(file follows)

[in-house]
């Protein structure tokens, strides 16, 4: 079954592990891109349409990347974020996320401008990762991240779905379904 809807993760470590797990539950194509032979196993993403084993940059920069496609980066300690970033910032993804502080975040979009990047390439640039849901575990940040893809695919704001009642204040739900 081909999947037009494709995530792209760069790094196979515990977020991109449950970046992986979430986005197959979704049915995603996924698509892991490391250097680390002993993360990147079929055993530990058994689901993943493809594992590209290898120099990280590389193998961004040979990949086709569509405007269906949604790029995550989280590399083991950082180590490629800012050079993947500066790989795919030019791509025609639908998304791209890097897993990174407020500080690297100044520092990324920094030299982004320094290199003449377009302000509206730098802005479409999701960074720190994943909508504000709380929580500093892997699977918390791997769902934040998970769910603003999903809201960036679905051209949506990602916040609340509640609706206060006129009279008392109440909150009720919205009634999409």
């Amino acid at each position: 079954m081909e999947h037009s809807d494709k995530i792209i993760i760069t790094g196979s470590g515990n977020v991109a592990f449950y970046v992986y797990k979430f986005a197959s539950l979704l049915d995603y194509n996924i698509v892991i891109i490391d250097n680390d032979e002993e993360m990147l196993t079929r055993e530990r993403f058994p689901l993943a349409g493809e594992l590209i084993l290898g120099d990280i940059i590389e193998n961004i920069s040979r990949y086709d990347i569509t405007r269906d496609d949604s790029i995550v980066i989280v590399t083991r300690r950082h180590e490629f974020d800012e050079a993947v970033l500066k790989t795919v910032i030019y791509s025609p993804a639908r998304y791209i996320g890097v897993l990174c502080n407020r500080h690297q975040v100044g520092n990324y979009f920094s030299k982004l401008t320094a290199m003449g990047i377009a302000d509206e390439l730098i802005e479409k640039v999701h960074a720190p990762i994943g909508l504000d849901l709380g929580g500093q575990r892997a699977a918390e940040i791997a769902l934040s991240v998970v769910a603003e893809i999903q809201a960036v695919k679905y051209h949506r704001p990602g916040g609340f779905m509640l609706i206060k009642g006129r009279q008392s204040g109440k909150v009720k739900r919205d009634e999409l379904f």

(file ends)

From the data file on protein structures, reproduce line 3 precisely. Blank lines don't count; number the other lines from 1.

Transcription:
């Amino acid at each position: 079954m081909e999947h037009s809807d494709k995530i792209i993760i760069t790094g196979s470590g515990n977020v991109a592990f449950y970046v992986y797990k979430f986005a197959s539950l979704l049915d995603y194509n996924i698509v892991i891109i490391d250097n680390d032979e002993e993360m990147l196993t079929r055993e530990r993403f058994p689901l993943a349409g493809e594992l590209i084993l290898g120099d990280i940059i590389e193998n961004i920069s040979r990949y086709d990347i569509t405007r269906d496609d949604s790029i995550v980066i989280v590399t083991r300690r950082h180590e490629f974020d800012e050079a993947v970033l500066k790989t795919v910032i030019y791509s025609p993804a639908r998304y791209i996320g890097v897993l990174c502080n407020r500080h690297q975040v100044g520092n990324y979009f920094s030299k982004l401008t320094a290199m003449g990047i377009a302000d509206e390439l730098i802005e479409k640039v999701h960074a720190p990762i994943g909508l504000d849901l709380g929580g500093q575990r892997a699977a918390e940040i791997a769902l934040s991240v998970v769910a603003e893809i999903q809201a960036v695919k679905y051209h949506r704001p990602g916040g609340f779905m509640l609706i206060k009642g006129r009279q008392s204040g109440k909150v009720k739900r919205d009634e999409l379904f």